frowsy vs frowzy what difference

what is difference between frowsy and frowzy

English

Alternative forms

  • frowzy

Etymology

Unknown, but perhaps related to the dialectal adjective frowsty. Attested since the 1680s.

Pronunciation

  • IPA(key): /ˈfɹaʊzi/

Adjective

frowsy (comparative frowsier, superlative frowsiest)

  1. Having a dingy, neglected, and scruffy appearance.
    • 1916, James Joyce, A Portrait of the Artist as a Young Man, Chapter 3, [2]
      Frowsy girls sat along the curbstones before their baskets.
    • 1949, George Orwell, Nineteen Eighty-Four, Part One, Chapter 1, [3]
      He had seen it lying in the window of a frowsy little junk-shop in a slummy quarter of the town (just what quarter he did not now remember) and had been stricken immediately by an overwhelming desire to possess it.
    See also citations under frowzy.

Translations

References



English

Pronunciation

  • IPA(key): /ˈfɹaʊzi/
  • Homophone: frouzy

Adjective

frowzy (comparative frowzier, superlative frowziest)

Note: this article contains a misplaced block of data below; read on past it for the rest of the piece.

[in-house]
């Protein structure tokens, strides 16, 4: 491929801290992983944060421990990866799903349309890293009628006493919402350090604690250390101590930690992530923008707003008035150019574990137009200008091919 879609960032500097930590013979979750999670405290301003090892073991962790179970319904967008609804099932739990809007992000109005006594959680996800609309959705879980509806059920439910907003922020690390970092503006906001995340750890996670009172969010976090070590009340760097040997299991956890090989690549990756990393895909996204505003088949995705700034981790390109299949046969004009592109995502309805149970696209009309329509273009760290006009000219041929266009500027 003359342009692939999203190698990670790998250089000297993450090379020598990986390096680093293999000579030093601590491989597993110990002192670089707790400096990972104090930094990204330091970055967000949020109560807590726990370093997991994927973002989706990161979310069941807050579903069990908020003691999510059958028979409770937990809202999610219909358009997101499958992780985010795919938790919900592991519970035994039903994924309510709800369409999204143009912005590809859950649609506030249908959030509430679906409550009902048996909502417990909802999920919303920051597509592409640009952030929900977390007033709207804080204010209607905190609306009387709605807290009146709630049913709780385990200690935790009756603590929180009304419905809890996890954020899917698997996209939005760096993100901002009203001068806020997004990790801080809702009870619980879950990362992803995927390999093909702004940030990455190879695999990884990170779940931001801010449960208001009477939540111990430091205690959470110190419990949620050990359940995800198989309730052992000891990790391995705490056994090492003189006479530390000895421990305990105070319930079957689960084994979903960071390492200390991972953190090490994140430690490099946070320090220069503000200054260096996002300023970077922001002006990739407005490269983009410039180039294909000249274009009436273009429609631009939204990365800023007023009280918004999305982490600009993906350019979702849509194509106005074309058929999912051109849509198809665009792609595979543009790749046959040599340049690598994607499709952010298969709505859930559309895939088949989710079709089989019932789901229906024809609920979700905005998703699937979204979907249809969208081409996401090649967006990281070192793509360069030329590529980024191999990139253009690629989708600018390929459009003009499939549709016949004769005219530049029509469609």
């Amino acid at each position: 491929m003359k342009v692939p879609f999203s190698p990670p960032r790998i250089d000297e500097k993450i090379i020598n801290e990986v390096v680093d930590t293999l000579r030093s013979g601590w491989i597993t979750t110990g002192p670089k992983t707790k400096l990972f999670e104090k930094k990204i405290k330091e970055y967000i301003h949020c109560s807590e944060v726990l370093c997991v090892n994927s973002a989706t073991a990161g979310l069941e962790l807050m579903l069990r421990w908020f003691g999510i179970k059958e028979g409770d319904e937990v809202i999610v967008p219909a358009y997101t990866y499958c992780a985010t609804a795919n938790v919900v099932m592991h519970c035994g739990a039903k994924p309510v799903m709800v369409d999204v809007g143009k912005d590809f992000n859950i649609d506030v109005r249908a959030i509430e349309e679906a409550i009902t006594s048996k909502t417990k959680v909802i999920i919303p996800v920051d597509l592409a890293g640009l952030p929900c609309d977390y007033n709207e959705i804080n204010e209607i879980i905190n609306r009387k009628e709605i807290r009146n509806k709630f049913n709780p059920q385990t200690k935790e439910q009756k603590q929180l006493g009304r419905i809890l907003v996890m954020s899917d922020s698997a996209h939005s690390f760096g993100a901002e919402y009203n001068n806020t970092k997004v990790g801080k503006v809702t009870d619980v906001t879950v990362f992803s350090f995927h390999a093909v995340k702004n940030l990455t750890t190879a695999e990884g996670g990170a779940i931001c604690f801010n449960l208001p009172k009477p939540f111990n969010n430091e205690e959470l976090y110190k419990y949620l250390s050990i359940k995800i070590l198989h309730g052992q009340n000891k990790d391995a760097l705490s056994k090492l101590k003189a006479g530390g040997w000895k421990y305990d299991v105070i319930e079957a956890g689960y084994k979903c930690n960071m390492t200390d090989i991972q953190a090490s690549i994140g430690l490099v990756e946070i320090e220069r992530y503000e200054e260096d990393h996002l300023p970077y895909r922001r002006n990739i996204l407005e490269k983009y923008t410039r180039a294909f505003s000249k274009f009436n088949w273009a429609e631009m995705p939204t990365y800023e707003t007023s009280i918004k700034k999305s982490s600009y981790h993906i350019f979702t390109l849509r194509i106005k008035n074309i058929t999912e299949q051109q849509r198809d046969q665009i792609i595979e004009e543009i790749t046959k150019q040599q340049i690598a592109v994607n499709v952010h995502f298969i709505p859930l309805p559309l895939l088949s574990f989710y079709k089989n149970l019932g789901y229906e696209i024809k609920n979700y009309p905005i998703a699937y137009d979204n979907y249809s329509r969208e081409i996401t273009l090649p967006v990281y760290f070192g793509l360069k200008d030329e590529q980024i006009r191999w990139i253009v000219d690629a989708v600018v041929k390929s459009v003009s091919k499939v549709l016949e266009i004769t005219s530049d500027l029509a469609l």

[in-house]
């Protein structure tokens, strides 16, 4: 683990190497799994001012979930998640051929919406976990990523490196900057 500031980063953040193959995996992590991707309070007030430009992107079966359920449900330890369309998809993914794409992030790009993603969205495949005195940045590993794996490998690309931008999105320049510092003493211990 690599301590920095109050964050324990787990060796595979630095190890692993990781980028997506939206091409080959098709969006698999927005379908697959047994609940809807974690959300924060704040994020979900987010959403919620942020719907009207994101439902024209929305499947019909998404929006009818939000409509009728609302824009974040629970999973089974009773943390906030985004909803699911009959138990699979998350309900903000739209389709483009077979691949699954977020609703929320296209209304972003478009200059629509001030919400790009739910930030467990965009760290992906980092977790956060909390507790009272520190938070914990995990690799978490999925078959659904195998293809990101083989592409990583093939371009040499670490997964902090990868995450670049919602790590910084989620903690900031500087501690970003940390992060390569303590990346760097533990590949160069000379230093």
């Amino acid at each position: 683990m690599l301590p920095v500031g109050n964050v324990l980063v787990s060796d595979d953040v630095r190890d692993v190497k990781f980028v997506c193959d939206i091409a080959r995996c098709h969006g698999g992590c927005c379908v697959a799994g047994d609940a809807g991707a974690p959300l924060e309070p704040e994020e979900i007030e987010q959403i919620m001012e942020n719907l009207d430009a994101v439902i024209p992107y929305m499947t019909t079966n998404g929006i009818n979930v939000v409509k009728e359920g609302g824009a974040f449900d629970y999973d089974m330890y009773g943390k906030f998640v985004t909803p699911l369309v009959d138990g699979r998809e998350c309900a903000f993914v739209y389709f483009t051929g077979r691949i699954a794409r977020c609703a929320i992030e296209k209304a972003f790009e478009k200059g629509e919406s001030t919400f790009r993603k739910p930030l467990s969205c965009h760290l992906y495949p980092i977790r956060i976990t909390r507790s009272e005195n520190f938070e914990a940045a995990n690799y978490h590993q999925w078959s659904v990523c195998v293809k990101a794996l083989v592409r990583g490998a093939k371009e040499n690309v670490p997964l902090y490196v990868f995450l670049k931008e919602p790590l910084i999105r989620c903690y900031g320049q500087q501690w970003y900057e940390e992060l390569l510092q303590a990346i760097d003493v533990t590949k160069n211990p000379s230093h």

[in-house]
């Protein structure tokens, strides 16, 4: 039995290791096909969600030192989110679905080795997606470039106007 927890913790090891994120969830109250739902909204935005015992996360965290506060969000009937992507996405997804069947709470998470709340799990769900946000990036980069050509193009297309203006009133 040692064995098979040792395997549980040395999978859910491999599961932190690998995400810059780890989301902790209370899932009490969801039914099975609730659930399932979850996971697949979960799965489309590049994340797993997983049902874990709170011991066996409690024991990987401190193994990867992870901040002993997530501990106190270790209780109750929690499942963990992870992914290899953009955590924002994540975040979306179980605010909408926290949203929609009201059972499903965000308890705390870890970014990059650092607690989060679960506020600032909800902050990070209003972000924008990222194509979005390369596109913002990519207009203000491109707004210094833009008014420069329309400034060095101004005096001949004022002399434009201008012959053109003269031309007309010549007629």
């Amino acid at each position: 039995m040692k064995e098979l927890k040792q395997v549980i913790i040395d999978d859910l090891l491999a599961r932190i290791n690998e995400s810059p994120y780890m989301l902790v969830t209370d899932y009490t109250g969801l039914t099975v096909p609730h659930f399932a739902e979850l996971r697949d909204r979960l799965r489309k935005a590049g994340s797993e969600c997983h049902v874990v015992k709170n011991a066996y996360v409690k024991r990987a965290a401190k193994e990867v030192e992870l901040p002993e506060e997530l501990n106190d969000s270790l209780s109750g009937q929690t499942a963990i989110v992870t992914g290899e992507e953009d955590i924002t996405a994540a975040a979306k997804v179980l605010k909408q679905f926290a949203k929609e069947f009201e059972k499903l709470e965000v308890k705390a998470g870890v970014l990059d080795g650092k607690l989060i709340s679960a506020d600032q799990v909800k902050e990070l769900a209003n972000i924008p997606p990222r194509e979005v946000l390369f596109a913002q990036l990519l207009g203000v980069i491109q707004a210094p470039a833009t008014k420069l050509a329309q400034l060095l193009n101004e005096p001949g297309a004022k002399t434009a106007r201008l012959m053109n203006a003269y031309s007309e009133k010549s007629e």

1. Alternative form of frowsy
    • 1983, Peter De Vries, Slouching Towards Kalamazoo, Boston: Little, Brown & Co., Chapter 3, p. 34,
      Half the pages of the frazzled directory hanging on a chain in the musty old booth into which I furtively sidled had turned their corners back on themselves. Such books are like frowzy old broads who have been handled by a thousand men.
    • 1994, J. M. Coetzee, The Master of Petersburg, London: Secker & Warburg, Chapter 8, p. 90,
      It is a relief to be rid of him. But a frowzy, fishy smell lingers in his room.

Related terms

  • frouzy

Further reading

  • frowzy in Webster’s Revised Unabridged Dictionary, G. & C. Merriam, 1913.

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